For the incumbent performers, the key is to communicate what excellence in the role looks like as modeled through the aggregate outcomes of top performers and what actions can be taken to begin to meet that standard. We’ve had excellent success driving immediate business impact by conducting an Excellence in Role workshop, which is one to three days of discussion-based learning. This war-story format draws the participants into highly relevant conversations based on context-rich examples. It’s interesting to watch. Some participants immediately adopt the mindset of top performers while others challenge what they are hearing and resist the idea of change. But through the challenge and the resulting discussions, the participants develop a new and deeper understanding of what is required to be successful in the role. The workshop wraps up by having each performer develop a personal action plan for improving his or her individual results.
Our experience has shown that once the basic framework is established of how to measure and produce each of the outcomes, a follow-up must be provided by a deliberate and focused coaching program to drive impact on an individual level. The coaching program that works combines the specificity and context of the outcomes documented through the TOPS analysis with proven methods for conducting meaningful conversations with both peers and subordinates. This program can be deployed immediately for incumbents and early in the work experience for new hires.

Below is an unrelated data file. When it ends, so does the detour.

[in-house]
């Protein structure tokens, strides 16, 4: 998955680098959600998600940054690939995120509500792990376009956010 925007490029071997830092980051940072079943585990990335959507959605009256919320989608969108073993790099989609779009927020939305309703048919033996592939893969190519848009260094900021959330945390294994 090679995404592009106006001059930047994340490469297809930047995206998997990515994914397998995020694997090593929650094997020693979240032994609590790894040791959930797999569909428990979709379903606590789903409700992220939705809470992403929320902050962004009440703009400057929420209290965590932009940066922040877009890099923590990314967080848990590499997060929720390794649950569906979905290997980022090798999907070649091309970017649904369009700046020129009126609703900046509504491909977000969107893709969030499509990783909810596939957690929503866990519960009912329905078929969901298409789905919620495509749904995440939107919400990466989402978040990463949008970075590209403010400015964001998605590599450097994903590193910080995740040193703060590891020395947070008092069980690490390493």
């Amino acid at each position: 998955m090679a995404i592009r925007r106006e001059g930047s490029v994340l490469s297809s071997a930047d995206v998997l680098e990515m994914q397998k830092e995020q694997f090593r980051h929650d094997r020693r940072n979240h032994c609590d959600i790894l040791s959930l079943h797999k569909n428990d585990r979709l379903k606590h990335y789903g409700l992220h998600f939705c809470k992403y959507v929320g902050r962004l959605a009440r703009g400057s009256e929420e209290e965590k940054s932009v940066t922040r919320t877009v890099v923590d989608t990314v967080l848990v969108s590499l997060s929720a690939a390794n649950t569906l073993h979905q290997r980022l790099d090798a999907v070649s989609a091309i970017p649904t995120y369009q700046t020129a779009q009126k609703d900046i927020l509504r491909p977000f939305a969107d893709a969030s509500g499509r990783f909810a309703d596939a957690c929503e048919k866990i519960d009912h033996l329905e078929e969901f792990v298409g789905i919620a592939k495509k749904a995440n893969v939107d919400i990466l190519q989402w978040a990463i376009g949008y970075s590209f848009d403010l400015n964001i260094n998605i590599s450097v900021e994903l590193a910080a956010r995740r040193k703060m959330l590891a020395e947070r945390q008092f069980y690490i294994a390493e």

For new hires, a more intentional program to orient and equip them to produce the outcomes is typically warranted. That equipping program will usually include a series of learning events, job aids and structured on-the-job activities to guide the new employees and build the confidence necessary to successfully produce each of the identified outcomes.
In subsequent posts, we’ll look at each of these groups in more detail.
Question to ponder:
How do you think outcomes can be leveraged to drive performance?
As we prepare to begin a TOPS engagement, one of our first requests is to interview the stakeholders for the particular role we are about to study. Quite often that request is met with a simple reply, “Why do you need to talk to the stakeholders?”